For Keith's N-termini, and C-termini comparisons discussed recently,
Steve Smith recently advised:
> One common way is to calculate a distance matrix from the
> overlapping regions, and use Neighbor Joining, or max-likelyhood
> to resolve the phylogeny. Phylip 3.5c has a nice function
> for geting distances out of AA sequence.
> Parsimony is a problem when you dont have positional overlap accross
> all members, but the distance methods should give you a good approximation.
> Just don't try to over-interpret your results. UPGMA clustering makes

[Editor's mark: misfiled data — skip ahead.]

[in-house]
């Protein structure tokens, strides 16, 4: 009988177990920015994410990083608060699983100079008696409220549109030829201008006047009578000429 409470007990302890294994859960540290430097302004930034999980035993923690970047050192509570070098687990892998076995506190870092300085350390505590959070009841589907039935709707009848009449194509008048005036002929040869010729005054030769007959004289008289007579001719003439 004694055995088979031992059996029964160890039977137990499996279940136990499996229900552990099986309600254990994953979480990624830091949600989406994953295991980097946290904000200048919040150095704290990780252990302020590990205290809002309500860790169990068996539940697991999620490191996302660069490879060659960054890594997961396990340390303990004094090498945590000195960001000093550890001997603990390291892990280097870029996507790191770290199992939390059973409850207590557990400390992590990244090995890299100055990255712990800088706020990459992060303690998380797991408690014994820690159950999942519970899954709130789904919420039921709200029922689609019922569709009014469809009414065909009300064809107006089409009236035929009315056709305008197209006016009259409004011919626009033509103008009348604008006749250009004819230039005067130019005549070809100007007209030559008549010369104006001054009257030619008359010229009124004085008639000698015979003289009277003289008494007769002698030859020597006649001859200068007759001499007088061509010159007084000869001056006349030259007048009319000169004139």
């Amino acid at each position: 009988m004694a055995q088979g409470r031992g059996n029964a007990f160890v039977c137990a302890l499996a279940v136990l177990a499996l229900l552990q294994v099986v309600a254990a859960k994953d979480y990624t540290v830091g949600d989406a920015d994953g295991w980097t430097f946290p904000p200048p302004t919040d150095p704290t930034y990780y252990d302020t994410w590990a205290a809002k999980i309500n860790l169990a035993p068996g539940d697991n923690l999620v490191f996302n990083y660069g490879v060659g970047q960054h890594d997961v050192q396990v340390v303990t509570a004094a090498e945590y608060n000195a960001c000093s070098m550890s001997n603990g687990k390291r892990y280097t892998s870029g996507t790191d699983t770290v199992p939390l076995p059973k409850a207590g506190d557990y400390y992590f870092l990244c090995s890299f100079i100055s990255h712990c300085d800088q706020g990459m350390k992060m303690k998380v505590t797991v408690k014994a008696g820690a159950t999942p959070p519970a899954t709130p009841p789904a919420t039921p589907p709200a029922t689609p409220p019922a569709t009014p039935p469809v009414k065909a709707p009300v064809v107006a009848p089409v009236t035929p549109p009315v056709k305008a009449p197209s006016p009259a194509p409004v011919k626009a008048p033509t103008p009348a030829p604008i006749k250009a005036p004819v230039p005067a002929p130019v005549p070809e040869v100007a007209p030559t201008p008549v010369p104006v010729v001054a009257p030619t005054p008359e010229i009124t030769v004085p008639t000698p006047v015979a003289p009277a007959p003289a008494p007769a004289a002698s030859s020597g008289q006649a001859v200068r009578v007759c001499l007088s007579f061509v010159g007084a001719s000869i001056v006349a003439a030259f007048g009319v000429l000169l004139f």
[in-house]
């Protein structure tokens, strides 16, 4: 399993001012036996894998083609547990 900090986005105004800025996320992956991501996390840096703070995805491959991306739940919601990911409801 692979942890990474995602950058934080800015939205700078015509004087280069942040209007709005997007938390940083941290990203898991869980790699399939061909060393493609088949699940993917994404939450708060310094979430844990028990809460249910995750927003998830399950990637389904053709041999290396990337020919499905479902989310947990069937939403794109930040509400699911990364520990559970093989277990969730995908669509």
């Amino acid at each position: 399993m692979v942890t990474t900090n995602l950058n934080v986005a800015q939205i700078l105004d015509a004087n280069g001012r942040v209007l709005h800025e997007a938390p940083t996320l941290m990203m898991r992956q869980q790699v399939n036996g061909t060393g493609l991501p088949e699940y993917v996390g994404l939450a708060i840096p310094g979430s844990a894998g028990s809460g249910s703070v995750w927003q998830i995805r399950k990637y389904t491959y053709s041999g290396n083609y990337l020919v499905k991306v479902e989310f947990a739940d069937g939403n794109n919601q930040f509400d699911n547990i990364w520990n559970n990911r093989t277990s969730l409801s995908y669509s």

> the least speculative statement about your data, and may be most
> Steve Smith
Without wanting to start any small or large battles, it seems
to me that distance methods, especially UPGMA, should be much more
prone to the general problem of partial representation in the
sequences. In parsimony, the stretch of sequence lacking for a
particular sequence does not influence the resulting topology. That
doesn't mean that those regions are not informative for the relative
branching relationships of sequences that are represented, assuming
that there are at least 4 left. If one has mostly missing data in a
matrix, there well may be problems with the heuristic algorithms that
are employed for parsimony searches, but it was my impression that
methods that make pairwise similarity estimates between sequence are
more prone to problems with missing data. Joe may very well correct
me if that impression is false.